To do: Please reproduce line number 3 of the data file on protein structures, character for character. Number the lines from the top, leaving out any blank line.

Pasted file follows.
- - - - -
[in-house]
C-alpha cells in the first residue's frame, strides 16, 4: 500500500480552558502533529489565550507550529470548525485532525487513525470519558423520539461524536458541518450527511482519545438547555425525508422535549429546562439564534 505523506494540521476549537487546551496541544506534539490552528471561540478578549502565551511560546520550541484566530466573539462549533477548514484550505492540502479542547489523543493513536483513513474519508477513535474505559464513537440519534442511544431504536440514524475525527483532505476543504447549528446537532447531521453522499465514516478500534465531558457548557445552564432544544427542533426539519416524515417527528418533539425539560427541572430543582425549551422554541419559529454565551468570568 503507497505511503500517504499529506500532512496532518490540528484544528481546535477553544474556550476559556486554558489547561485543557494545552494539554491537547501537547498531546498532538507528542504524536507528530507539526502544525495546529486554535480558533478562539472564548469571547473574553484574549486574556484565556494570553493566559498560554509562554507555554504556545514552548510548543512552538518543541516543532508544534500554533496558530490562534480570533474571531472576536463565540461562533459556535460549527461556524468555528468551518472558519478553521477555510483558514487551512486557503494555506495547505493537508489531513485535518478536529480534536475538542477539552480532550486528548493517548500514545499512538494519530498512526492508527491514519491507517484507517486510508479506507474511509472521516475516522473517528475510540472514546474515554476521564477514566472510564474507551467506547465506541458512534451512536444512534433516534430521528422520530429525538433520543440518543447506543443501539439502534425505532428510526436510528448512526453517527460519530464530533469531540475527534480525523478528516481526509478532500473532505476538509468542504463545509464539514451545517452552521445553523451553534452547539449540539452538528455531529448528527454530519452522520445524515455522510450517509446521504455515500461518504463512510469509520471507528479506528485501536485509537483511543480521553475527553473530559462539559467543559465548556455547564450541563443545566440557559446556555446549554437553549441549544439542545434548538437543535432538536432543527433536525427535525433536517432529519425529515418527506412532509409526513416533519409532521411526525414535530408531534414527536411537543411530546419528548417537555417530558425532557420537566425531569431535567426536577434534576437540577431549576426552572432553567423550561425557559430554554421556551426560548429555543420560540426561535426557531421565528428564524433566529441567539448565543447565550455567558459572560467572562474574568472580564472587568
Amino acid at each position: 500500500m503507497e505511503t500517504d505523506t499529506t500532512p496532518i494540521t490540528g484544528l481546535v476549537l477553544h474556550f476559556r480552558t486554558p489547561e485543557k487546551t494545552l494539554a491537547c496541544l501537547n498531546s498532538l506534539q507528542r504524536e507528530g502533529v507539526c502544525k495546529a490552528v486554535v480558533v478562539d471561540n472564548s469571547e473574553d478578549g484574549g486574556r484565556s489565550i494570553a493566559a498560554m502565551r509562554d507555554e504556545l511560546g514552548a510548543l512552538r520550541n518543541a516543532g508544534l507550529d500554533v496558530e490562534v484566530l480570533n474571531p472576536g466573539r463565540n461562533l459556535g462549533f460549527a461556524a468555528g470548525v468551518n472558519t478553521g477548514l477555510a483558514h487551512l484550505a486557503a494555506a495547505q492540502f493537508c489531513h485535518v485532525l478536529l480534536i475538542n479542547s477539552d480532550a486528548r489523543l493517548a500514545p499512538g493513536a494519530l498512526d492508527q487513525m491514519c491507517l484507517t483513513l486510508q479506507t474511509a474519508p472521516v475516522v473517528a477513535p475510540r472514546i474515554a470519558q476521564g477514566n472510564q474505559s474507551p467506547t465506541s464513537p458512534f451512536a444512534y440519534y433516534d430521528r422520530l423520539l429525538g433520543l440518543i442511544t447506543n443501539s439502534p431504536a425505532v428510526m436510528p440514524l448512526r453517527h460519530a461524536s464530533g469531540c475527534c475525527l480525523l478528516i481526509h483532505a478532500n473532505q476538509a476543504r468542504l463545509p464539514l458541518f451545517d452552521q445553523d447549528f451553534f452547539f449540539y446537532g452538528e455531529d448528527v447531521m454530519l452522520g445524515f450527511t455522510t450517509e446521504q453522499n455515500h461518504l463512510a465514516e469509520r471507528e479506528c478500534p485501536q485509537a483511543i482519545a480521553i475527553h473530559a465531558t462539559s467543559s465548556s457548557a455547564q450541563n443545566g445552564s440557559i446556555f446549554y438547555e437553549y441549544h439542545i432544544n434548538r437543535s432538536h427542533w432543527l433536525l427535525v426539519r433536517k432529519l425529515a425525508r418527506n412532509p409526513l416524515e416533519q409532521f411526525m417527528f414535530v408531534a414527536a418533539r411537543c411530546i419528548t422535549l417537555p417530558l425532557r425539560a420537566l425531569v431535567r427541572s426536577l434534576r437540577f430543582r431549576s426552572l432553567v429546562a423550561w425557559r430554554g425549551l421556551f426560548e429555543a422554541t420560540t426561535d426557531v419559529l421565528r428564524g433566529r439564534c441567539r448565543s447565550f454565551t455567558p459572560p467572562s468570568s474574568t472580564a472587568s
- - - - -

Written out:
Amino acid at each position: 500500500m503507497e505511503t500517504d505523506t499529506t500532512p496532518i494540521t490540528g484544528l481546535v476549537l477553544h474556550f476559556r480552558t486554558p489547561e485543557k487546551t494545552l494539554a491537547c496541544l501537547n498531546s498532538l506534539q507528542r504524536e507528530g502533529v507539526c502544525k495546529a490552528v486554535v480558533v478562539d471561540n472564548s469571547e473574553d478578549g484574549g486574556r484565556s489565550i494570553a493566559a498560554m502565551r509562554d507555554e504556545l511560546g514552548a510548543l512552538r520550541n518543541a516543532g508544534l507550529d500554533v496558530e490562534v484566530l480570533n474571531p472576536g466573539r463565540n461562533l459556535g462549533f460549527a461556524a468555528g470548525v468551518n472558519t478553521g477548514l477555510a483558514h487551512l484550505a486557503a494555506a495547505q492540502f493537508c489531513h485535518v485532525l478536529l480534536i475538542n479542547s477539552d480532550a486528548r489523543l493517548a500514545p499512538g493513536a494519530l498512526d492508527q487513525m491514519c491507517l484507517t483513513l486510508q479506507t474511509a474519508p472521516v475516522v473517528a477513535p475510540r472514546i474515554a470519558q476521564g477514566n472510564q474505559s474507551p467506547t465506541s464513537p458512534f451512536a444512534y440519534y433516534d430521528r422520530l423520539l429525538g433520543l440518543i442511544t447506543n443501539s439502534p431504536a425505532v428510526m436510528p440514524l448512526r453517527h460519530a461524536s464530533g469531540c475527534c475525527l480525523l478528516i481526509h483532505a478532500n473532505q476538509a476543504r468542504l463545509p464539514l458541518f451545517d452552521q445553523d447549528f451553534f452547539f449540539y446537532g452538528e455531529d448528527v447531521m454530519l452522520g445524515f450527511t455522510t450517509e446521504q453522499n455515500h461518504l463512510a465514516e469509520r471507528e479506528c478500534p485501536q485509537a483511543i482519545a480521553i475527553h473530559a465531558t462539559s467543559s465548556s457548557a455547564q450541563n443545566g445552564s440557559i446556555f446549554y438547555e437553549y441549544h439542545i432544544n434548538r437543535s432538536h427542533w432543527l433536525l427535525v426539519r433536517k432529519l425529515a425525508r418527506n412532509p409526513l416524515e416533519q409532521f411526525m417527528f414535530v408531534a414527536a418533539r411537543c411530546i419528548t422535549l417537555p417530558l425532557r425539560a420537566l425531569v431535567r427541572s426536577l434534576r437540577f430543582r431549576s426552572l432553567v429546562a423550561w425557559r430554554g425549551l421556551f426560548e429555543a422554541t420560540t426561535d426557531v419559529l421565528r428564524g433566529r439564534c441567539r448565543s447565550f454565551t455567558p459572560p467572562s468570568s474574568t472580564a472587568s